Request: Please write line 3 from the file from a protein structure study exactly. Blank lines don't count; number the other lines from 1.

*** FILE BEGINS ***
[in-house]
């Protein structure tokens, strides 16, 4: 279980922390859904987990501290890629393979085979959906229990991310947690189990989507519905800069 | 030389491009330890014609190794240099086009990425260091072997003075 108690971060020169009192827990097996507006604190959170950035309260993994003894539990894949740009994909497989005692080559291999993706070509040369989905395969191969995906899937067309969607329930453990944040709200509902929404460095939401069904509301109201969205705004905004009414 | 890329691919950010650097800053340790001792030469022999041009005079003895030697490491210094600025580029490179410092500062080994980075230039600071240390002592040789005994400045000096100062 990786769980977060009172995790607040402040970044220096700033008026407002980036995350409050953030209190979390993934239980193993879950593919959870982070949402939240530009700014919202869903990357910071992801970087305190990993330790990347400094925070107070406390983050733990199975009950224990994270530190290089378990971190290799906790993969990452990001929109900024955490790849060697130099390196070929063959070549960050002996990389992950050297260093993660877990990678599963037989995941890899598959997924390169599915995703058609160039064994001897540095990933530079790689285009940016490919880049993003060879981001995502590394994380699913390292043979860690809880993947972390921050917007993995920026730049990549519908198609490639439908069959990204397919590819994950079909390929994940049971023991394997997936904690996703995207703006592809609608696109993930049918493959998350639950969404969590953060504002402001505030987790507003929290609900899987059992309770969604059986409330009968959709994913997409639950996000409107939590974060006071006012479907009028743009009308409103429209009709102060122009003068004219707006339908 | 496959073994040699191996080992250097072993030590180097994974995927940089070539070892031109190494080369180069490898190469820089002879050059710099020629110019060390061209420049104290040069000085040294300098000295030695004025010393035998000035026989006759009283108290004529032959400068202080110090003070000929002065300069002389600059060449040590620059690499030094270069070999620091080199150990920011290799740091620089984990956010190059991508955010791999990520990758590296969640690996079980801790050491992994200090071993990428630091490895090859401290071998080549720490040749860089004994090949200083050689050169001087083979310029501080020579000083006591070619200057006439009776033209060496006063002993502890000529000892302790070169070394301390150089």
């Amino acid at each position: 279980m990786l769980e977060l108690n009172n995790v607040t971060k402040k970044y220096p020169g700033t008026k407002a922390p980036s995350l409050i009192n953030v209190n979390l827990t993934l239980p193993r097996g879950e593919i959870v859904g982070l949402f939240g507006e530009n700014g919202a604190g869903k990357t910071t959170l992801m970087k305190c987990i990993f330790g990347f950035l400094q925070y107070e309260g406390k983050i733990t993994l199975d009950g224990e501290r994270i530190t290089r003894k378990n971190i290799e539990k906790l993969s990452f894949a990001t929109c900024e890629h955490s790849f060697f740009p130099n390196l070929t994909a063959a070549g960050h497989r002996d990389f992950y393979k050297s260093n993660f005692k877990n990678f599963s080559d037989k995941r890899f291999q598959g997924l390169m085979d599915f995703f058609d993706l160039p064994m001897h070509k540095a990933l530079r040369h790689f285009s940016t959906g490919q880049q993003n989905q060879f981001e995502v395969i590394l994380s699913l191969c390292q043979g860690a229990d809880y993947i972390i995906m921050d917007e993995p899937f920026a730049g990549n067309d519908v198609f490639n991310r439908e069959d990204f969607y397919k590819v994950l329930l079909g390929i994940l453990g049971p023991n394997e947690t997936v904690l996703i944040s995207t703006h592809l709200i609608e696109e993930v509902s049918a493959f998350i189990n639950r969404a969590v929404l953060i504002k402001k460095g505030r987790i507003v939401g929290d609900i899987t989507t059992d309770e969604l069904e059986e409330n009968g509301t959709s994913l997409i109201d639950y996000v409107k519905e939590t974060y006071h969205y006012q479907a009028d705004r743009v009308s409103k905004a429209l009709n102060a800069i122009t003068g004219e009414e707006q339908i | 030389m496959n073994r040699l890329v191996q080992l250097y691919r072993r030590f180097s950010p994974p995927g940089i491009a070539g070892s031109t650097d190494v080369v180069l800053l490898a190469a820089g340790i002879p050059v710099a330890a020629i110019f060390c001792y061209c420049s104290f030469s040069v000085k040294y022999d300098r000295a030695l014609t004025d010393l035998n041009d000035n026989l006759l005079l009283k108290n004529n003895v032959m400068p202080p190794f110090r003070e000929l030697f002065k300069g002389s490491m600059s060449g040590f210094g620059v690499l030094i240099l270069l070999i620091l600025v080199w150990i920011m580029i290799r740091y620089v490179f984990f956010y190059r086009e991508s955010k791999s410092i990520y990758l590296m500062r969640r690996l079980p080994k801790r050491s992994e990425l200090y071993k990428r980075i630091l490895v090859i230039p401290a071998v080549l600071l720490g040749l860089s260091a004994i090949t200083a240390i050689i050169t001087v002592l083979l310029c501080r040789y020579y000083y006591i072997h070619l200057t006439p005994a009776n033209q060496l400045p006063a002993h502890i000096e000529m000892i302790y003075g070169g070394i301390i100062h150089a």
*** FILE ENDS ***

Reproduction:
């Amino acid at each position: 279980m990786l769980e977060l108690n009172n995790v607040t971060k402040k970044y220096p020169g700033t008026k407002a922390p980036s995350l409050i009192n953030v209190n979390l827990t993934l239980p193993r097996g879950e593919i959870v859904g982070l949402f939240g507006e530009n700014g919202a604190g869903k990357t910071t959170l992801m970087k305190c987990i990993f330790g990347f950035l400094q925070y107070e309260g406390k983050i733990t993994l199975d009950g224990e501290r994270i530190t290089r003894k378990n971190i290799e539990k906790l993969s990452f894949a990001t929109c900024e890629h955490s790849f060697f740009p130099n390196l070929t994909a063959a070549g960050h497989r002996d990389f992950y393979k050297s260093n993660f005692k877990n990678f599963s080559d037989k995941r890899f291999q598959g997924l390169m085979d599915f995703f058609d993706l160039p064994m001897h070509k540095a990933l530079r040369h790689f285009s940016t959906g490919q880049q993003n989905q060879f981001e995502v395969i590394l994380s699913l191969c390292q043979g860690a229990d809880y993947i972390i995906m921050d917007e993995p899937f920026a730049g990549n067309d519908v198609f490639n991310r439908e069959d990204f969607y397919k590819v994950l329930l079909g390929i994940l453990g049971p023991n394997e947690t997936v904690l996703i944040s995207t703006h592809l709200i609608e696109e993930v509902s049918a493959f998350i189990n639950r969404a969590v929404l953060i504002k402001k460095g505030r987790i507003v939401g929290d609900i899987t989507t059992d309770e969604l069904e059986e409330n009968g509301t959709s994913l997409i109201d639950y996000v409107k519905e939590t974060y006071h969205y006012q479907a009028d705004r743009v009308s409103k905004a429209l009709n102060a800069i122009t003068g004219e009414e707006q339908i | 030389m496959n073994r040699l890329v191996q080992l250097y691919r072993r030590f180097s950010p994974p995927g940089i491009a070539g070892s031109t650097d190494v080369v180069l800053l490898a190469a820089g340790i002879p050059v710099a330890a020629i110019f060390c001792y061209c420049s104290f030469s040069v000085k040294y022999d300098r000295a030695l014609t004025d010393l035998n041009d000035n026989l006759l005079l009283k108290n004529n003895v032959m400068p202080p190794f110090r003070e000929l030697f002065k300069g002389s490491m600059s060449g040590f210094g620059v690499l030094i240099l270069l070999i620091l600025v080199w150990i920011m580029i290799r740091y620089v490179f984990f956010y190059r086009e991508s955010k791999s410092i990520y990758l590296m500062r969640r690996l079980p080994k801790r050491s992994e990425l200090y071993k990428r980075i630091l490895v090859i230039p401290a071998v080549l600071l720490g040749l860089s260091a004994i090949t200083a240390i050689i050169t001087v002592l083979l310029c501080r040789y020579y000083y006591i072997h070619l200057t006439p005994a009776n033209q060496l400045p006063a002993h502890i000096e000529m000892i302790y003075g070169g070394i301390i100062h150089a």